Many years ago, I was working as a Chief System Analyst. The job involved a lot of travelling for project work, sometimes to a small village, sometimes to a neighbouring city. Often, work compelled me to travel on holidays as well.

One particular Friday, I was looking forward to the weekend. The coming Monday was a holiday for some festival and taking advantage of the long weekend, my sisters and I had decided to meet at our grandmother’s house in our native Shiggaon. Sunday was a full-moon night and a special moonlight dinner was going to be arranged for us.

Moonlight dinners are favourite family occasions for the people of northern Karnataka.

We were all in a hurry to wind up for the day when I heard someone calling out, ‘Kulkarni! Can you come to my office?’

My heart sank. It was my boss calling me by my maiden name, and judging by his tone, the matter was urgent. Even though I was on my way out of the office, I stopped to enquire what he wanted.

‘Sorry for disturbing you, but your service is required urgently,’ he said, handing over a letter for me to read. It said that I had to visit a project site within the next two days.

‘No problem at all, sir. I shall attend to it,’ I said. I was used to working throughout the week, so cancelling my travel plans didn’t bother me. My work gave me more happiness than any celebration or outing.

The next morning, I left for the small town where the project was based. By the time I reached the town it was already noon, but it looked as though the day had just begun there. The shops were just opening and folks were setting out to work.

As I was walking from the bus stand, a young lad hurried towards me and said, ‘Sorry I am late, ma’am. I was supposed to receive you at the bus stop.’ He was our clients’ representative and had come to take me to their office.

We reached the office after a few minutes’ walk. It was a small office. Though by no means modern, it was neatly furnished with some old but reconditioned furniture, everything in its right place. They were all waiting for me and I felt comfortable as I sat down. The cool buttermilk they offered me was most refreshing.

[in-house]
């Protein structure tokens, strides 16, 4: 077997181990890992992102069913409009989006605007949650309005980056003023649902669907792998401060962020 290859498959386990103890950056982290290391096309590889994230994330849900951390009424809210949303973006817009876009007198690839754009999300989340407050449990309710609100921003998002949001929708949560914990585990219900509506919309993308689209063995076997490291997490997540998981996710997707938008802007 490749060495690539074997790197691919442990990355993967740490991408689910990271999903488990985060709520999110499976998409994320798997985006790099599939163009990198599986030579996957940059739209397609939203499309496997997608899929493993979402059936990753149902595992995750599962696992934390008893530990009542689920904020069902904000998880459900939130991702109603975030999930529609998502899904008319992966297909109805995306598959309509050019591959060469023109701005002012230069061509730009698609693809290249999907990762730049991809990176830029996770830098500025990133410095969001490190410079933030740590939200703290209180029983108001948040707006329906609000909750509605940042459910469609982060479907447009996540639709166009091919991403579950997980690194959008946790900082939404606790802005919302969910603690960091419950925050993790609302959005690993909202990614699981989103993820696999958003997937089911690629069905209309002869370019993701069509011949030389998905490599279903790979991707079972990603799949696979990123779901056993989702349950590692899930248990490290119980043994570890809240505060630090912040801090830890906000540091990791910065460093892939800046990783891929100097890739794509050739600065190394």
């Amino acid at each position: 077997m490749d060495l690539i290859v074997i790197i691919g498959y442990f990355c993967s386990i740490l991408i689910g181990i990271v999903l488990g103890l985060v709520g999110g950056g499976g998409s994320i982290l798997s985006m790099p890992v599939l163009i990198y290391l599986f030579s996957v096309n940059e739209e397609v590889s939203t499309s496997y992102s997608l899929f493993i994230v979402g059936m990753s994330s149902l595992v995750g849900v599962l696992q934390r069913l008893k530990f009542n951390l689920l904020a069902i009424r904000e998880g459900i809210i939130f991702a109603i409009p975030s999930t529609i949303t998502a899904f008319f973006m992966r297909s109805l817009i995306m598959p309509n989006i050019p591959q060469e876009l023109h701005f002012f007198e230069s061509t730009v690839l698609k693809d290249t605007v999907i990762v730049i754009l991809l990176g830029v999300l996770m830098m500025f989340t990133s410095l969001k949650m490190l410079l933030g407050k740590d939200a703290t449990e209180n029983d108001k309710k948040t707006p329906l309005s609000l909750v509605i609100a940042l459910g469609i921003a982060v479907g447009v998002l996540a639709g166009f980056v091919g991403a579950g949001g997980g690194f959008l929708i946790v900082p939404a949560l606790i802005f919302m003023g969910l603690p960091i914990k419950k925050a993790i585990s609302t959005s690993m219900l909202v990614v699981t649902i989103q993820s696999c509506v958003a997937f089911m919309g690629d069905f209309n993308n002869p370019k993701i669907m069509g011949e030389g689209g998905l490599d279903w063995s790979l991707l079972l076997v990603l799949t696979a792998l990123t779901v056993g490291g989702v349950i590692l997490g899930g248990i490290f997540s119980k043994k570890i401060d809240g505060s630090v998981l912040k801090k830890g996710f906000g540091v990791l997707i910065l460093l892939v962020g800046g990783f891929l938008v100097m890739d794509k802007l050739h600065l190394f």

Before beginning my work, I was introduced to a neatly dressed young man who was supposed to coordinate with me. He was quite well-mannered and seemed very confident and bright. I was pleasantly surprised to see the good quality of his work. It had a professional touch. I was told that he was the most well-read man in that town.

He had documented his work very well and efficiently. Because of this, our job was completed sooner than expected. I did not forget to compliment him when I was about to leave. He went pink at my appreciation and insisted that I join him for tea at his residence nearby.

His house was also well kept. By teatime his conversation had taken on a personal note. He talked about his parents, his job. He introduced his wife and two-year-old son. He spoke with admiration about his wife’s cooking, her beautiful voice, her achievements during her school days. Then he called for his son who immediately came in and stood by my side with folded arms, almost as if he had been trained to do so. As soon as his father asked him to recite a rhyme, he started to do so in his clear, childish voice.